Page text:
"The (new) government will provide more support to small and medium-sized businesses to break down the influence of so-called chaebols. But, these firms such as Samsung and Hyundai are expected to be subject to fewer restrictions than if Moon had become leader," said Matthew Circosta, an economist at Moody's Analytics in Sydney.
The new government under Park's presidency was expected to tighten regulations on conglomerates' distribution businesses to protect mom and pop shops. Park said at a meeting with chaebol heads on Dec. 26 that large firms should refrain from tapping into the business area of mom and pop shops, cautioning over excessive purchases of land and real estate by big companies.
The tougher regulation, however, would not have a material impact on big retail companies since the Lee Myung-bak administration already regulated the conglomerates' expansion into distribution businesses. In addition, Park has been against corporate tax hike and capital gains tax hike on multiple homeowners.
"Government support will focus more on smaller firms, which in turn help create new jobs. Economic structure will rebalance toward small firm, domestic demand-driven growth away from the existing export-driven, big business-dependent one," Park said at headquarters of the Korea federation of small and medium business (Kbiz) on Dec. 26, 2012 before meeting with chaebol heads on the same day.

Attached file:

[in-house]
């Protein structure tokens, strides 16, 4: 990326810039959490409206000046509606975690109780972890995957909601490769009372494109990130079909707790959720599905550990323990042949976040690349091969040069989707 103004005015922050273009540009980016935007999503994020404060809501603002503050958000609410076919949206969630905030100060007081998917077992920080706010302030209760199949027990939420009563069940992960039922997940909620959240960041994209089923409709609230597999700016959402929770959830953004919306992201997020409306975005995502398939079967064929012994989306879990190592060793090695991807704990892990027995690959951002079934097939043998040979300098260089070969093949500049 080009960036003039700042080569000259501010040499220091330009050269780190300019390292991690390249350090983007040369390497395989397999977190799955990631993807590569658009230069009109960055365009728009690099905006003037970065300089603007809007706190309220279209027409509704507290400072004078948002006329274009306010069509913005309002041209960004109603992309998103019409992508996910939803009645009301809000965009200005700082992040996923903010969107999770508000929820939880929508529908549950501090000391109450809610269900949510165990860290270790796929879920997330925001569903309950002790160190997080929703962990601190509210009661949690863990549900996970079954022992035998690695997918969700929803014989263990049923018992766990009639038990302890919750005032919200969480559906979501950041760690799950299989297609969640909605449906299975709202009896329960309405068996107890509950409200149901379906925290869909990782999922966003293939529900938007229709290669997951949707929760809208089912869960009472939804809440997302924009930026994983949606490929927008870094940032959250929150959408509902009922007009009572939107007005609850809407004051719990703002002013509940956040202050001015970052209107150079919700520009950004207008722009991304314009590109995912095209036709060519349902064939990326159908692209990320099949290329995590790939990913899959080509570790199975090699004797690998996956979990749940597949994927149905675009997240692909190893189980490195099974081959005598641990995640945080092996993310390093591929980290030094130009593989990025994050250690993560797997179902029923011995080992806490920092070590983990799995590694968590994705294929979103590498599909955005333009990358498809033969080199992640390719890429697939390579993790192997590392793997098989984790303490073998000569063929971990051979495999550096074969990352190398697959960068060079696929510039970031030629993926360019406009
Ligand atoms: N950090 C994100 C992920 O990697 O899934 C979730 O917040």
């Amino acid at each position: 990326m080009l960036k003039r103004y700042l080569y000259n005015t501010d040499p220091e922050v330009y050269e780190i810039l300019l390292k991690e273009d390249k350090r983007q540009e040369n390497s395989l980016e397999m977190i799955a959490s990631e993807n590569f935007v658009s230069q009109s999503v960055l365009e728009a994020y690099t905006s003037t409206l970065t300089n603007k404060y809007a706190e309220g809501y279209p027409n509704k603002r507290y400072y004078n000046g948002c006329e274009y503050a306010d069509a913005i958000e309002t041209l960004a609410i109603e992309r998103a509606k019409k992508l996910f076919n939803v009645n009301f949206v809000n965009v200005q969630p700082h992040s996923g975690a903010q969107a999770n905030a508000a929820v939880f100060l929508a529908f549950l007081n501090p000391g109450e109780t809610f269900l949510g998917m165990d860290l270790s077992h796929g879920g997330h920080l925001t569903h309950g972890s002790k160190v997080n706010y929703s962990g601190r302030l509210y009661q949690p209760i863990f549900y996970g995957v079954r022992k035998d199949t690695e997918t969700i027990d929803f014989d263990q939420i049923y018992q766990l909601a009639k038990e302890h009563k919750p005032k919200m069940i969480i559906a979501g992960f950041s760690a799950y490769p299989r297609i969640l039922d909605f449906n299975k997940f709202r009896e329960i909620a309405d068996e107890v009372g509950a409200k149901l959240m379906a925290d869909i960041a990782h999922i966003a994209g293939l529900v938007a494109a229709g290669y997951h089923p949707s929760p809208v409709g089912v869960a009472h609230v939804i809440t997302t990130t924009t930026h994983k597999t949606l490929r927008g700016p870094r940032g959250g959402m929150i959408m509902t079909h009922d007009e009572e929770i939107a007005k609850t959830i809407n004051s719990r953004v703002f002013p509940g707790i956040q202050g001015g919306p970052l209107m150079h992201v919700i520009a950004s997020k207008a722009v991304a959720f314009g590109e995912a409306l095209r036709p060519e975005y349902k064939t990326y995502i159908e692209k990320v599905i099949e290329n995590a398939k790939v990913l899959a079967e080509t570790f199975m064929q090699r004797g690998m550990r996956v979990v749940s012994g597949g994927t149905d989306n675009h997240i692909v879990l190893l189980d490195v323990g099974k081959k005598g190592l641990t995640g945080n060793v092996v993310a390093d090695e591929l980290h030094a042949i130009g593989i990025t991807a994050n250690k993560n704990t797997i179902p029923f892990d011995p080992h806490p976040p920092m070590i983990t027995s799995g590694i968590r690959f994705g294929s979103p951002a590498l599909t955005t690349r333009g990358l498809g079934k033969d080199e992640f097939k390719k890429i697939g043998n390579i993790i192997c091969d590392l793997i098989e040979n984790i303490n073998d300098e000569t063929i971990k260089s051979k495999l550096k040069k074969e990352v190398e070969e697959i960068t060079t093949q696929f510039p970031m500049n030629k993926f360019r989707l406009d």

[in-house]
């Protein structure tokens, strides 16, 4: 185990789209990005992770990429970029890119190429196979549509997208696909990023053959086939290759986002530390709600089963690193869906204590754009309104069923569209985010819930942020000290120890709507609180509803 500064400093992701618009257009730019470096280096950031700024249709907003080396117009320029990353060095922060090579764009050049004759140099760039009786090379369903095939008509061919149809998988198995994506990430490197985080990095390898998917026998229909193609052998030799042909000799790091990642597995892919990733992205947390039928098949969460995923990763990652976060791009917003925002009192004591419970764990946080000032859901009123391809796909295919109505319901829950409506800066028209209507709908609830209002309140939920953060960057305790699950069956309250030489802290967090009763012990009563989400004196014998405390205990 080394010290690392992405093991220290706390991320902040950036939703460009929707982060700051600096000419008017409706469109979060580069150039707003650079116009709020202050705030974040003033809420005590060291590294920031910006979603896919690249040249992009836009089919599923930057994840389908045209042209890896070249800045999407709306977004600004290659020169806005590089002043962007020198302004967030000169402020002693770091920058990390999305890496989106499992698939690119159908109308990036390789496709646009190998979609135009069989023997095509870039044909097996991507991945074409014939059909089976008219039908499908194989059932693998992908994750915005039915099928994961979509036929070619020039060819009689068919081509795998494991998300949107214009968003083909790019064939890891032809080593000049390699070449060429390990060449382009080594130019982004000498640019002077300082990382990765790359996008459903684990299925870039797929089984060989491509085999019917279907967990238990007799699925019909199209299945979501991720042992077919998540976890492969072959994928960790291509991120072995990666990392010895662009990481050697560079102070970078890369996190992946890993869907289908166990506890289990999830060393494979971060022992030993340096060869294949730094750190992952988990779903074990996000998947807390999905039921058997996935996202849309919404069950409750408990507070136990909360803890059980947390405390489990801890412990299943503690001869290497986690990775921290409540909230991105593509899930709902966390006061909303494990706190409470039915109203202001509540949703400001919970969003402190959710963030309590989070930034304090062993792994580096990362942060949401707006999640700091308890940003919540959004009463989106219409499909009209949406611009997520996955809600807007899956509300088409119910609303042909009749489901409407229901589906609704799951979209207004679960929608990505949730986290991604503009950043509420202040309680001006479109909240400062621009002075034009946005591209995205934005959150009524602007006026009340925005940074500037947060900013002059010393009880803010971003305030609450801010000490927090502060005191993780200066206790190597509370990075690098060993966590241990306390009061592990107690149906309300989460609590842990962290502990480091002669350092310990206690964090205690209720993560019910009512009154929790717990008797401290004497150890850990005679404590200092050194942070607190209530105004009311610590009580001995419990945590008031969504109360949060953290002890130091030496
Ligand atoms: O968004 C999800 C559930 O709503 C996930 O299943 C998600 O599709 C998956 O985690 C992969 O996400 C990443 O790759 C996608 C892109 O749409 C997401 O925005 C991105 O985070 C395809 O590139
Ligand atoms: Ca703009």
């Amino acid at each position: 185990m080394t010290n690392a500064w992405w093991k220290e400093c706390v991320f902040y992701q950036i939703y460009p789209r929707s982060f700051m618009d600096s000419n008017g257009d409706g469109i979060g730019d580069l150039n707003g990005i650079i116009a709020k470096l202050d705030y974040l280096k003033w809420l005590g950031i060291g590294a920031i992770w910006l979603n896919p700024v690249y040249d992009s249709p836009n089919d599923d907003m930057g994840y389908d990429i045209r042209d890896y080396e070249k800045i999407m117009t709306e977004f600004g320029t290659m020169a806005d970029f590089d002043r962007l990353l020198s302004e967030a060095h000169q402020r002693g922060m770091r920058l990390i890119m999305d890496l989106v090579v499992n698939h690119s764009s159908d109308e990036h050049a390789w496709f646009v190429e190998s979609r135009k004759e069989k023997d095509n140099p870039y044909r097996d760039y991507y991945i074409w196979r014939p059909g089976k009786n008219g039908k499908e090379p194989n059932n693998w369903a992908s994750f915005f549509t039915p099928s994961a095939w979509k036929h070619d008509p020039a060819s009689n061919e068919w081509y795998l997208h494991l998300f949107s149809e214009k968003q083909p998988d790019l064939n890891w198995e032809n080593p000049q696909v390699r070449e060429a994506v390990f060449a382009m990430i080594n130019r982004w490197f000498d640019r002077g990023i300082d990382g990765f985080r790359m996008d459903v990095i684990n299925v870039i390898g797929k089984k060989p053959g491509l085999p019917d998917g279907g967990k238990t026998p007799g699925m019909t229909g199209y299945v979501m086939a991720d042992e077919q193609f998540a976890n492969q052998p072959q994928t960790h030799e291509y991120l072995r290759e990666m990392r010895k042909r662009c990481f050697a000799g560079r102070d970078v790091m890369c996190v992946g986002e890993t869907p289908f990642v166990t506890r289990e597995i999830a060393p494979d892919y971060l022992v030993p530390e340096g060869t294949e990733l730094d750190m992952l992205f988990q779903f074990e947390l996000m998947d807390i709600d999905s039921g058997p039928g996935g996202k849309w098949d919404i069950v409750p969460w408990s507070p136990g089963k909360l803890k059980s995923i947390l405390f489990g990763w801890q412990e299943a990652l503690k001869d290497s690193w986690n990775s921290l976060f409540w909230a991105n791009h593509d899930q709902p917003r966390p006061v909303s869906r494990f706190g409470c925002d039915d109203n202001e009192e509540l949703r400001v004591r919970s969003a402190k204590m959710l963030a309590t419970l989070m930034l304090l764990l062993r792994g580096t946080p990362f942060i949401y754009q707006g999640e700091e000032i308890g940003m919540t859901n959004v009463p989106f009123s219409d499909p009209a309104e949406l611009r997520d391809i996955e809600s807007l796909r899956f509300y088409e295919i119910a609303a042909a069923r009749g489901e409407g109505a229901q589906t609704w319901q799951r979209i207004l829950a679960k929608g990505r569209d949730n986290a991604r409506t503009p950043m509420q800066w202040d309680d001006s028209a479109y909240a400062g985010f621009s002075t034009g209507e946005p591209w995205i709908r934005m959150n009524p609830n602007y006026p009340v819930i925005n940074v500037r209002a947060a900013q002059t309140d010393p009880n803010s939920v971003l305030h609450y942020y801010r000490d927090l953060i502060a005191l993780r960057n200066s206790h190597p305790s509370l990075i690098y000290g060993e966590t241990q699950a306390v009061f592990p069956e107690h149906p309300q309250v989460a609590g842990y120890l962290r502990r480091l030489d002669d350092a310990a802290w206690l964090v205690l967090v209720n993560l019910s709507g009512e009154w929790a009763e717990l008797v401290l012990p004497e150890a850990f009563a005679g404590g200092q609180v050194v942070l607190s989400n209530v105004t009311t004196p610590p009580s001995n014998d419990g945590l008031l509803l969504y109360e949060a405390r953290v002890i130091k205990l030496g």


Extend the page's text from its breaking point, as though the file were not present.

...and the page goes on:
Park's economic democracy focused more on domestic markets, but market watchers said the goal of domestic demand-driven growth would be difficult to achieve given the small population and high urbanization rate.
"We do not expect the South Korean economy to rebalance away from exports and toward domestic demand because South Korea's small population of 49 million in 2010 and the very high urbanization rate of over 80 percent limits its domestic demand potential," said Kwon Young-sun, an economist at Nomura International in Hong Kong.
The main growth driver of the South Korean economy remains export, which accounted for 58 percent of the country's GDP in the first half of 2012. Given that the South Korean won is not a reserve currency, Seoul will seek to accumulate sufficient foreign reserves by keeping a current account surplus trend as part of efforts to reduce vulnerabilities to potential external shocks.
Domestic demand-led growth would require structural reforms to increase productivity in the service, SMEs and self-employed sectors, but it would inevitably entail a lot of hard work such as consolidation, competition and market openness in the short run. Within the economic democracy frame, such reform would not happen.
Given the limited domestic demand potential of the South Korean economy, the new government under Park's presidency was expected to maintain the existing export-driven, big business-dependent growth model. Park was also forecast to be relatively lenient on the chaebol issue considering her rigid stance against tougher regulations on the corporate governance.
However, the new government was estimated to increase its social welfare expenditure as the income equality has become a top issue at the South Korean political arena since the 2008 global financial crisis. Lawmakers in Seoul already reflected growing demand for public welfare in the 2013 budget plan.